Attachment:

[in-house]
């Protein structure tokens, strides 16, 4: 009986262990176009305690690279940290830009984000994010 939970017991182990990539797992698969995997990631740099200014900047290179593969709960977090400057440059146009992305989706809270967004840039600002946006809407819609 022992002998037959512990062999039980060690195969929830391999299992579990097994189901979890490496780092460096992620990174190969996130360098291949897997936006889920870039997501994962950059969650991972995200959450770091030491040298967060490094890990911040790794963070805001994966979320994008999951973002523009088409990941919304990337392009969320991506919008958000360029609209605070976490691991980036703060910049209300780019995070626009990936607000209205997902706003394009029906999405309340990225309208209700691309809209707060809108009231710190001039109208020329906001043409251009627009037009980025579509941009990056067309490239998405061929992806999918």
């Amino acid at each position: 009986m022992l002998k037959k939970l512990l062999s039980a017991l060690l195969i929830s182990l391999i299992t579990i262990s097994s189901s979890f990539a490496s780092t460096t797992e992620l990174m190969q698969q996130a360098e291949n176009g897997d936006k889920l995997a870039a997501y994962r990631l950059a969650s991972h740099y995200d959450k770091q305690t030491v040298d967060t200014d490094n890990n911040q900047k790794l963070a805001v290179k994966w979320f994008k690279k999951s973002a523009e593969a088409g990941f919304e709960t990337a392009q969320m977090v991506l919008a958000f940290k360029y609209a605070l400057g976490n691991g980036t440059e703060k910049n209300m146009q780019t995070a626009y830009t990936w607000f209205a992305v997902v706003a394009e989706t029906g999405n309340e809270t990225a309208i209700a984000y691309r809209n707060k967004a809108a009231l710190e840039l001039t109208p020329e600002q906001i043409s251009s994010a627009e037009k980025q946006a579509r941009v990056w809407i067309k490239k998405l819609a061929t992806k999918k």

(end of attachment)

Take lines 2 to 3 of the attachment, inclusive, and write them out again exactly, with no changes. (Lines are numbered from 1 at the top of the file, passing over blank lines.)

């Protein structure tokens, strides 16, 4: 009986262990176009305690690279940290830009984000994010 939970017991182990990539797992698969995997990631740099200014900047290179593969709960977090400057440059146009992305989706809270967004840039600002946006809407819609 022992002998037959512990062999039980060690195969929830391999299992579990097994189901979890490496780092460096992620990174190969996130360098291949897997936006889920870039997501994962950059969650991972995200959450770091030491040298967060490094890990911040790794963070805001994966979320994008999951973002523009088409990941919304990337392009969320991506919008958000360029609209605070976490691991980036703060910049209300780019995070626009990936607000209205997902706003394009029906999405309340990225309208209700691309809209707060809108009231710190001039109208020329906001043409251009627009037009980025579509941009990056067309490239998405061929992806999918």
């Amino acid at each position: 009986m022992l002998k037959k939970l512990l062999s039980a017991l060690l195969i929830s182990l391999i299992t579990i262990s097994s189901s979890f990539a490496s780092t460096t797992e992620l990174m190969q698969q996130a360098e291949n176009g897997d936006k889920l995997a870039a997501y994962r990631l950059a969650s991972h740099y995200d959450k770091q305690t030491v040298d967060t200014d490094n890990n911040q900047k790794l963070a805001v290179k994966w979320f994008k690279k999951s973002a523009e593969a088409g990941f919304e709960t990337a392009q969320m977090v991506l919008a958000f940290k360029y609209a605070l400057g976490n691991g980036t440059e703060k910049n209300m146009q780019t995070a626009y830009t990936w607000f209205a992305v997902v706003a394009e989706t029906g999405n309340e809270t990225a309208i209700a984000y691309r809209n707060k967004a809108a009231l710190e840039l001039t109208p020329e600002q906001i043409s251009s994010a627009e037009k980025q946006a579509r941009v990056w809407i067309k490239k998405l819609a061929t992806k999918k």